Do you know that eating Mediterranean food won’t protect you from Alzheimer’s. A new study has found that ‘convincing evidence’ that eating healthily does not slash the risk of developing dementia. The Mediterranean diet usually rich in fruits, vegetables and whole grains.
A healthy diet includes – eating lots of vegetables, fruits, whole grains, nuts and legumes, omega-3 fatty acids and polyunsaturated fats.
And on the other hand, a poor diet consisted of consuming plenty of sugar-sweetened drinks and fruit juices, red and processed meat, trans fats and salt.
Dr James Pickett, head of research at the Alzheimer’s Society, said, “Dementia is one of the top ten causes of death, and the only one we can’t cure, prevent or even slowdown. It’s estimated that up to a third of cases of dementia could be prevented by changes in lifestyle, including diet.”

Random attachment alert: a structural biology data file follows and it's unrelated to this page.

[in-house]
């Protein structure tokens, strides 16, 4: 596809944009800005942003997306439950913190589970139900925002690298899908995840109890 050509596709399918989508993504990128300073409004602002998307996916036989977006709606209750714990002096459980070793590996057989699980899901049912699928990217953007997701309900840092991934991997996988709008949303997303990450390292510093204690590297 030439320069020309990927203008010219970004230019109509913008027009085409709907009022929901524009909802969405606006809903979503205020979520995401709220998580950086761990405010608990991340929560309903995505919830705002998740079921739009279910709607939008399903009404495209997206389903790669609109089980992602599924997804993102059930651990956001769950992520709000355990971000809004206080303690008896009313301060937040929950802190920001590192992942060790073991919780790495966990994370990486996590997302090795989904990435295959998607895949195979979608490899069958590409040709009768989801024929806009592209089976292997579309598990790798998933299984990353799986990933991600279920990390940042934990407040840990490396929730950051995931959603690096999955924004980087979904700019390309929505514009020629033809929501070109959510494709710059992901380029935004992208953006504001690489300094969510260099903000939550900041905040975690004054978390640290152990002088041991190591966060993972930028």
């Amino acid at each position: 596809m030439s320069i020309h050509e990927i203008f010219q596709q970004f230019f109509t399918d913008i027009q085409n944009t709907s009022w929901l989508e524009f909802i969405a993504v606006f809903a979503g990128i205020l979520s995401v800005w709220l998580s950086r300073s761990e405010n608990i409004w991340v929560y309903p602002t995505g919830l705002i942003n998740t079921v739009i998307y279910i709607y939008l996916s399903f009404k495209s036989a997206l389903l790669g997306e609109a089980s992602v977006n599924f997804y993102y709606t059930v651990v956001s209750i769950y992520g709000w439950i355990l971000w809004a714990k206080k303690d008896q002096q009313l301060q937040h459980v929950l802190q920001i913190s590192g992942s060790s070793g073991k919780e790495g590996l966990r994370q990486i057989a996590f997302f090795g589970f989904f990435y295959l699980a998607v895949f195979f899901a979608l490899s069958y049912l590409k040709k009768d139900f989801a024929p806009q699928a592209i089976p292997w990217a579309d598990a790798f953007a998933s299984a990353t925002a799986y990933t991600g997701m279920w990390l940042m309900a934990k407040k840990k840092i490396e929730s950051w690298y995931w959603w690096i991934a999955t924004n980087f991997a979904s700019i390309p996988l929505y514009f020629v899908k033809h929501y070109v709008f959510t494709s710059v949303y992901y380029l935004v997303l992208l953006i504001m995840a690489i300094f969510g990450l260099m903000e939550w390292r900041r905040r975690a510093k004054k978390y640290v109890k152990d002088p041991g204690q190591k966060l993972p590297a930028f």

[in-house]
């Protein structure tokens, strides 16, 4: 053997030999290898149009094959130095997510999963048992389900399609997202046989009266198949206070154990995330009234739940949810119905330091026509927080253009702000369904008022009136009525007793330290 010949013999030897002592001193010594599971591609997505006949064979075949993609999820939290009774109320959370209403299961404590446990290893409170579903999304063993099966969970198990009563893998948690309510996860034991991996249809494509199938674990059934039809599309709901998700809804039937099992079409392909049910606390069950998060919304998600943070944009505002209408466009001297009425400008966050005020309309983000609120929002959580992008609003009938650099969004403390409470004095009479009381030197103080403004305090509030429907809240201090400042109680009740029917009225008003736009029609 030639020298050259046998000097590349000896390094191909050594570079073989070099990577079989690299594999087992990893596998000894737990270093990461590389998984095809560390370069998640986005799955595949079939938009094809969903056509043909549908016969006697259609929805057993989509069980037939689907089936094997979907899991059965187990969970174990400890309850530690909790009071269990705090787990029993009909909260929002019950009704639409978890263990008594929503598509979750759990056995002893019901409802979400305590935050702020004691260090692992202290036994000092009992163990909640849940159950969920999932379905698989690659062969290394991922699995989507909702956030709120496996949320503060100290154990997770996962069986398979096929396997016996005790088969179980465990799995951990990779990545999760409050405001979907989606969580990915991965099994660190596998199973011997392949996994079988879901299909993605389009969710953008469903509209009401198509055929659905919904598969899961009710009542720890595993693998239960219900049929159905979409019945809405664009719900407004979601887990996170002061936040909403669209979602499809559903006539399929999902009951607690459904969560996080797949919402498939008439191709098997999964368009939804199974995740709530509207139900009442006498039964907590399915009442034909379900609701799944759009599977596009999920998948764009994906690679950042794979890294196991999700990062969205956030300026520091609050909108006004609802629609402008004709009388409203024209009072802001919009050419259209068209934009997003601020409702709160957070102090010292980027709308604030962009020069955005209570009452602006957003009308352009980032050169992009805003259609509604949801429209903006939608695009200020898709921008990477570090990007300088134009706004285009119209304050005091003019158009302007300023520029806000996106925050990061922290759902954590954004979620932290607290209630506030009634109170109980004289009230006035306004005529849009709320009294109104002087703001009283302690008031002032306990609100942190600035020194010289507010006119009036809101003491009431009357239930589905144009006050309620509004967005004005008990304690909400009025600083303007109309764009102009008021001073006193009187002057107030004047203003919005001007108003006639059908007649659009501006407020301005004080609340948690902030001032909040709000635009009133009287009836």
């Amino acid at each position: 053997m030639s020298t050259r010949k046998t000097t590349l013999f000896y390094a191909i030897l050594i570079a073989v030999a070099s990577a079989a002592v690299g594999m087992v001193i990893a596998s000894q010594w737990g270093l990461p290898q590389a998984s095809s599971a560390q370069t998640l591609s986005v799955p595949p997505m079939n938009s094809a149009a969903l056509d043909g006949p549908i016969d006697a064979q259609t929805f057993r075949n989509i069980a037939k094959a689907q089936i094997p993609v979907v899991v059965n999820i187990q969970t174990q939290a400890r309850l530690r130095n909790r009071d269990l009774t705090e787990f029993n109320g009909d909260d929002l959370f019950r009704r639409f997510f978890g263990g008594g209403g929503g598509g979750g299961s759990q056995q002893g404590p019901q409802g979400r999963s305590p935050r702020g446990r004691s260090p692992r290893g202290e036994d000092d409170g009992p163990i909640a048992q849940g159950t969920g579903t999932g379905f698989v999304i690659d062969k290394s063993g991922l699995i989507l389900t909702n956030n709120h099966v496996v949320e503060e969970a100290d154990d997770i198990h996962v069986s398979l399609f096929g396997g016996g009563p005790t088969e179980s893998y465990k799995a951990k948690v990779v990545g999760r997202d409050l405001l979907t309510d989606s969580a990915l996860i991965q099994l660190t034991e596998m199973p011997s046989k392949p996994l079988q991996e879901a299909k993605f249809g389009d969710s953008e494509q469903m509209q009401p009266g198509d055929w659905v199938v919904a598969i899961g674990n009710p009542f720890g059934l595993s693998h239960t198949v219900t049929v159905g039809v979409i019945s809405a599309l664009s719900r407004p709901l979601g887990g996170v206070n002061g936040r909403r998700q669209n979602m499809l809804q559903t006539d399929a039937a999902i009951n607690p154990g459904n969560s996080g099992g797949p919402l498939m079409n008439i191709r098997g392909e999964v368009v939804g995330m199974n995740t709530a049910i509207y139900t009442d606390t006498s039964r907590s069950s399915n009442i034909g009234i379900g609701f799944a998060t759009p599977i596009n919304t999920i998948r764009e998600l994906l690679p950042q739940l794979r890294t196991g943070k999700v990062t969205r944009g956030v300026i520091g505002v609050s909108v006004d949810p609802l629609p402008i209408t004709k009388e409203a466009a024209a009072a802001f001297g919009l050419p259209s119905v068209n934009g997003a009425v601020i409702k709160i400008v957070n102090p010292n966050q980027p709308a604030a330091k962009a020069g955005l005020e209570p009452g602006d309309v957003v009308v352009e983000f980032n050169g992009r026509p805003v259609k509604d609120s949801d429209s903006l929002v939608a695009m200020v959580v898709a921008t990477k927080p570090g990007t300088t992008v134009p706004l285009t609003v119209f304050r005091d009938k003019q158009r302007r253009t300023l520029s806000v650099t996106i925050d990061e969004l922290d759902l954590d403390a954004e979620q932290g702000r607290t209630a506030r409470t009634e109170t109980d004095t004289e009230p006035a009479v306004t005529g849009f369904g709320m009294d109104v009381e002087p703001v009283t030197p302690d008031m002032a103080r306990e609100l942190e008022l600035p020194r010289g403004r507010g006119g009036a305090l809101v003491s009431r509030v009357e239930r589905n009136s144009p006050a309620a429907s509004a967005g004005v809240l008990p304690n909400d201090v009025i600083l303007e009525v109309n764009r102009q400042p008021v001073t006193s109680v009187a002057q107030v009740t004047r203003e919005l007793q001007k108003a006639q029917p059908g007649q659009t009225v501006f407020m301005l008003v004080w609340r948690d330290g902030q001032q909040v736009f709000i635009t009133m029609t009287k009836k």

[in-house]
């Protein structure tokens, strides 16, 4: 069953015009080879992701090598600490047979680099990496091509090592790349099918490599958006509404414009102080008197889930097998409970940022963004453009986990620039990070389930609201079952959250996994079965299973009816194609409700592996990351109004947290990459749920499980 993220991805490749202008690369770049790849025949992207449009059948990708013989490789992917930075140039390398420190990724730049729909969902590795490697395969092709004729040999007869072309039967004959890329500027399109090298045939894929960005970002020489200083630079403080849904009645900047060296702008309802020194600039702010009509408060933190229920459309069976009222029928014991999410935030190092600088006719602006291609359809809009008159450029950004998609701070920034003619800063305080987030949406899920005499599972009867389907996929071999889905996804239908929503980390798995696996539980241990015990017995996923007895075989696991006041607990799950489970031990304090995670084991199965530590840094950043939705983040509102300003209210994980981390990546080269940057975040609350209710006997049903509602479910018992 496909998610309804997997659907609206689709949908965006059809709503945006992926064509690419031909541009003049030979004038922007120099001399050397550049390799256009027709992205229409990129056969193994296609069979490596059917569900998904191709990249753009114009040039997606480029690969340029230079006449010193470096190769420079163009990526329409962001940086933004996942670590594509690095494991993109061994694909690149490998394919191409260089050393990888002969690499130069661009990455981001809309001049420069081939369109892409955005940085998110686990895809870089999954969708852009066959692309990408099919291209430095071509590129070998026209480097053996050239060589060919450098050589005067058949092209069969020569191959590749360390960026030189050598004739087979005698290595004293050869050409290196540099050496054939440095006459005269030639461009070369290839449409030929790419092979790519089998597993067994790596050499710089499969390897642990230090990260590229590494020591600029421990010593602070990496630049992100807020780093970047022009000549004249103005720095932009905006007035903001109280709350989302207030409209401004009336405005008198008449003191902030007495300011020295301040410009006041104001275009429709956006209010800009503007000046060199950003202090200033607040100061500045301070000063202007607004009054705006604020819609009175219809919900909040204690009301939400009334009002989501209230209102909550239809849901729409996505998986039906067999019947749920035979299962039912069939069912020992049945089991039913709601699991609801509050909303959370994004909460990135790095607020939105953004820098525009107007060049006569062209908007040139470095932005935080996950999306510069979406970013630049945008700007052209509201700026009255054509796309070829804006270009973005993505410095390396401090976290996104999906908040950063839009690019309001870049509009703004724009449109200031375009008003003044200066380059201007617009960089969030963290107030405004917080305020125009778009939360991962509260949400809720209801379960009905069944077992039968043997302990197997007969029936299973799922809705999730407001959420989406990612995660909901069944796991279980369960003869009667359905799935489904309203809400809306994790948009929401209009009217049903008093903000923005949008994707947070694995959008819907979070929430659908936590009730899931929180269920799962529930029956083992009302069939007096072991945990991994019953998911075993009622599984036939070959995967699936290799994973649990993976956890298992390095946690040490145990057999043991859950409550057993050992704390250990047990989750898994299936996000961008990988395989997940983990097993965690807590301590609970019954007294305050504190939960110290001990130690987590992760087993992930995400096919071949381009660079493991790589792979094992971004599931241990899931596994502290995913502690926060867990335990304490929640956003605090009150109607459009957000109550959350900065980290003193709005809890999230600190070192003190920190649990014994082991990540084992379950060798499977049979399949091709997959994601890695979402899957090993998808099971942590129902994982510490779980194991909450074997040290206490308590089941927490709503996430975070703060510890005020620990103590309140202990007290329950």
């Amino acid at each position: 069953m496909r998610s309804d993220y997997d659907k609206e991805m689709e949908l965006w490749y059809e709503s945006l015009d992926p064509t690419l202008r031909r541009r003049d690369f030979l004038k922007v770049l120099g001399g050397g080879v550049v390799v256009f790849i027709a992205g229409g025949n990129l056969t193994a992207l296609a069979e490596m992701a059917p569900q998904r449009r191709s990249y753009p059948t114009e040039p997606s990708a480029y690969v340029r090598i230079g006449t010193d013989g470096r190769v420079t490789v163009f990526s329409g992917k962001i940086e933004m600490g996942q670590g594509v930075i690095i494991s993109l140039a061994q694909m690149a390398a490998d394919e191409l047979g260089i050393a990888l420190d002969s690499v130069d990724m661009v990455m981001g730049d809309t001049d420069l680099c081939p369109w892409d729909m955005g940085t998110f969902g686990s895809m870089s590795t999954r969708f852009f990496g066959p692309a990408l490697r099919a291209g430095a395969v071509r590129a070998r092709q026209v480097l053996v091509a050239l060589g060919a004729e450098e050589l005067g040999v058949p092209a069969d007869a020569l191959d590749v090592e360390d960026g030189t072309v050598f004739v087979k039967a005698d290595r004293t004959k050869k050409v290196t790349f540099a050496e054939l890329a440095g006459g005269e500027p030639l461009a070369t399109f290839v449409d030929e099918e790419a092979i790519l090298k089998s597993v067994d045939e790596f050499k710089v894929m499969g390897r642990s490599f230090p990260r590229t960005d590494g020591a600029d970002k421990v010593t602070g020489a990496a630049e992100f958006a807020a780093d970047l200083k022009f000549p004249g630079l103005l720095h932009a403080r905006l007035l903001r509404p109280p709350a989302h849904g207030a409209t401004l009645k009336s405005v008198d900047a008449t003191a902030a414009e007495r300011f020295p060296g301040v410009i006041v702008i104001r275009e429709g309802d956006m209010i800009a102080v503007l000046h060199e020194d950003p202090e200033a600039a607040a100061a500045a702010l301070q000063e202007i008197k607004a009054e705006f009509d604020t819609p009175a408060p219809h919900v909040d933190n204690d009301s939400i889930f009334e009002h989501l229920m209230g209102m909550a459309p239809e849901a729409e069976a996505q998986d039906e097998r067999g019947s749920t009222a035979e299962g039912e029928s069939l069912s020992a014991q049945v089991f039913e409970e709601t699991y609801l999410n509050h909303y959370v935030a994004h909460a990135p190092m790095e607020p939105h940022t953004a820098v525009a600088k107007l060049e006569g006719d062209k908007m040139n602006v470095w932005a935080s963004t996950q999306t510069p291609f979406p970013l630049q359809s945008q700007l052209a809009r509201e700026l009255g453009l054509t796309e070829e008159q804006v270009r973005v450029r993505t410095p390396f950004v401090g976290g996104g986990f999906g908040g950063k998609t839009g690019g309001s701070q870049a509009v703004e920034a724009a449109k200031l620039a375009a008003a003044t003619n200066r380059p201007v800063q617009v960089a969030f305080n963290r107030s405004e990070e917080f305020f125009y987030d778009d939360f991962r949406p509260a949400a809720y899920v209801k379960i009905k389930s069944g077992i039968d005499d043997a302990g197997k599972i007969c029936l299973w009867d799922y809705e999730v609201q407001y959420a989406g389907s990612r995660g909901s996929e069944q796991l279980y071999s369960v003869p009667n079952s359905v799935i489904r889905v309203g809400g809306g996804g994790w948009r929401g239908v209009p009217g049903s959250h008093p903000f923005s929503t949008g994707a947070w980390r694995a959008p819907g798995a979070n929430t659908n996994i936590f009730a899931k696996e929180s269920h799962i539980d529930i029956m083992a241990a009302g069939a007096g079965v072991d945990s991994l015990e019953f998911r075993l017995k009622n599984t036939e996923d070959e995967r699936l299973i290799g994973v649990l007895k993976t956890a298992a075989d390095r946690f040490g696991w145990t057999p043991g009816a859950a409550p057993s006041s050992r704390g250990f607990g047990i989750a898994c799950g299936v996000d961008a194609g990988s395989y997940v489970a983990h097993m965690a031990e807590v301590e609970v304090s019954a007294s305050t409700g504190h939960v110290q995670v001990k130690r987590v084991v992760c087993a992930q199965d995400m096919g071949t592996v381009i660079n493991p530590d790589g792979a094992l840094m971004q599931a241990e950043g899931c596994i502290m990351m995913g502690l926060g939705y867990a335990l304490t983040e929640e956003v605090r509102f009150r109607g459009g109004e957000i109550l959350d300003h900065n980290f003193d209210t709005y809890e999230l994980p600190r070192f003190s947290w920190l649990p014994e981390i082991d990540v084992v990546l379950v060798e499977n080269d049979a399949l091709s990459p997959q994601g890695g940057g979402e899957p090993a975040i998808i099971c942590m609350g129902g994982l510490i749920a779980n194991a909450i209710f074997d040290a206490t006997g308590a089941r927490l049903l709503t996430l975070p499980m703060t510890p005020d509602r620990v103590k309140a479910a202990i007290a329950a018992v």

He added, “So it’s surprising that this study suggests that diet in midlife does not have an impact on risk of dementia in later life. What we do know is that there are lots of factors which contribute to the development of dementia; some of which we can control.”
But Professor Robert Howard, of University College London said, “The study provides convincing evidence that eating a good quality diet… does not reduce later risk of cognitive decline or dementia.The results are disappointing because they remove a potential easily modifiable dementia risk factor from the table.”